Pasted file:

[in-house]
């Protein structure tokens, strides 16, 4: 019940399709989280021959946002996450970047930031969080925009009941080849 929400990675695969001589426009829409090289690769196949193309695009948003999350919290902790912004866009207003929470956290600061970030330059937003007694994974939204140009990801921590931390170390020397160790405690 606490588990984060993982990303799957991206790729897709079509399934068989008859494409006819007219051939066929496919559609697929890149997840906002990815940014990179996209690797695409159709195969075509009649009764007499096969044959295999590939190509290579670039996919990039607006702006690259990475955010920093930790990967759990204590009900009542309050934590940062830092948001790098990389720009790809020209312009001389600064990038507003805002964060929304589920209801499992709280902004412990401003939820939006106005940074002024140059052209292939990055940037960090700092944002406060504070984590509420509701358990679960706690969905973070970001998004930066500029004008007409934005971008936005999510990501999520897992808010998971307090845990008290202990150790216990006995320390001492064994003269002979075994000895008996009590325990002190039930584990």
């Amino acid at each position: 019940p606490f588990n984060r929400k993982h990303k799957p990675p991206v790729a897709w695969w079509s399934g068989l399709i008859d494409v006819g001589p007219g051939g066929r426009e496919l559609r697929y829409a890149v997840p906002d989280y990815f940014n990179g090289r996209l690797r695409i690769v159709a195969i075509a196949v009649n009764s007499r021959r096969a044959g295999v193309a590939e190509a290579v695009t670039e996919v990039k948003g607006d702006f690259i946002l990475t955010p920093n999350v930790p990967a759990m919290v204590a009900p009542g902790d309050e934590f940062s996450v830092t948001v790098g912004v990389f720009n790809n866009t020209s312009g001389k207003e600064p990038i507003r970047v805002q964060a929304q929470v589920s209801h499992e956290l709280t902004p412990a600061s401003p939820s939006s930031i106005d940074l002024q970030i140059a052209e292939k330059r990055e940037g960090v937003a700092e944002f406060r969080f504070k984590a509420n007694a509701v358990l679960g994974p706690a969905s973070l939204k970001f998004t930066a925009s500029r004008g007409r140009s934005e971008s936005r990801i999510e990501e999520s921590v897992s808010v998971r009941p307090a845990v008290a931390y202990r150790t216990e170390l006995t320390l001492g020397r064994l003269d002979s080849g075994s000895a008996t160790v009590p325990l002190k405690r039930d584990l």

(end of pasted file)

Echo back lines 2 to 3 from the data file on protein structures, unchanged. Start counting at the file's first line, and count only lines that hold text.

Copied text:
């Protein structure tokens, strides 16, 4: 019940399709989280021959946002996450970047930031969080925009009941080849 929400990675695969001589426009829409090289690769196949193309695009948003999350919290902790912004866009207003929470956290600061970030330059937003007694994974939204140009990801921590931390170390020397160790405690 606490588990984060993982990303799957991206790729897709079509399934068989008859494409006819007219051939066929496919559609697929890149997840906002990815940014990179996209690797695409159709195969075509009649009764007499096969044959295999590939190509290579670039996919990039607006702006690259990475955010920093930790990967759990204590009900009542309050934590940062830092948001790098990389720009790809020209312009001389600064990038507003805002964060929304589920209801499992709280902004412990401003939820939006106005940074002024140059052209292939990055940037960090700092944002406060504070984590509420509701358990679960706690969905973070970001998004930066500029004008007409934005971008936005999510990501999520897992808010998971307090845990008290202990150790216990006995320390001492064994003269002979075994000895008996009590325990002190039930584990």
């Amino acid at each position: 019940p606490f588990n984060r929400k993982h990303k799957p990675p991206v790729a897709w695969w079509s399934g068989l399709i008859d494409v006819g001589p007219g051939g066929r426009e496919l559609r697929y829409a890149v997840p906002d989280y990815f940014n990179g090289r996209l690797r695409i690769v159709a195969i075509a196949v009649n009764s007499r021959r096969a044959g295999v193309a590939e190509a290579v695009t670039e996919v990039k948003g607006d702006f690259i946002l990475t955010p920093n999350v930790p990967a759990m919290v204590a009900p009542g902790d309050e934590f940062s996450v830092t948001v790098g912004v990389f720009n790809n866009t020209s312009g001389k207003e600064p990038i507003r970047v805002q964060a929304q929470v589920s209801h499992e956290l709280t902004p412990a600061s401003p939820s939006s930031i106005d940074l002024q970030i140059a052209e292939k330059r990055e940037g960090v937003a700092e944002f406060r969080f504070k984590a509420n007694a509701v358990l679960g994974p706690a969905s973070l939204k970001f998004t930066a925009s500029r004008g007409r140009s934005e971008s936005r990801i999510e990501e999520s921590v897992s808010v998971r009941p307090a845990v008290a931390y202990r150790t216990e170390l006995t320390l001492g020397r064994l003269d002979s080849g075994s000895a008996t160790v009590p325990l002190k405690r039930d584990l």